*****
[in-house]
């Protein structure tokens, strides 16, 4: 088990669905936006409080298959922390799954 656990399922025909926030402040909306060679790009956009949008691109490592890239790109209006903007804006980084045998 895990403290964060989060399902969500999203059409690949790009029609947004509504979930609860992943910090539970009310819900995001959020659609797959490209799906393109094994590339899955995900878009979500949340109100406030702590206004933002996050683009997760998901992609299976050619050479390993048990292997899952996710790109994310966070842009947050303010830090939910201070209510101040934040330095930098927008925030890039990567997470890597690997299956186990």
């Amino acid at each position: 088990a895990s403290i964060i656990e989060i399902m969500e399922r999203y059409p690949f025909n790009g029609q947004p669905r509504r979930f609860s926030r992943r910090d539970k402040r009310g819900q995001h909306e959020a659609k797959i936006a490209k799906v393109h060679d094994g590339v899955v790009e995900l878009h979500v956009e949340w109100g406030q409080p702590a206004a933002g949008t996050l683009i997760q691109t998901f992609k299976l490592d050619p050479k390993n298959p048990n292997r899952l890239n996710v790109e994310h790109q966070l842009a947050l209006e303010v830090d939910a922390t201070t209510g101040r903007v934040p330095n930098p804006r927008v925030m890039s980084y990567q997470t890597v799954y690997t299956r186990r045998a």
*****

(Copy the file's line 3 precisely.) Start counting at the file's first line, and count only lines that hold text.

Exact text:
């Amino acid at each position: 088990a895990s403290i964060i656990e989060i399902m969500e399922r999203y059409p690949f025909n790009g029609q947004p669905r509504r979930f609860s926030r992943r910090d539970k402040r009310g819900q995001h909306e959020a659609k797959i936006a490209k799906v393109h060679d094994g590339v899955v790009e995900l878009h979500v956009e949340w109100g406030q409080p702590a206004a933002g949008t996050l683009i997760q691109t998901f992609k299976l490592d050619p050479k390993n298959p048990n292997r899952l890239n996710v790109e994310h790109q966070l842009a947050l209006e303010v830090d939910a922390t201070t209510g101040r903007v934040p330095n930098p804006r927008v925030m890039s980084y990567q997470t890597v799954y690997t299956r186990r045998a």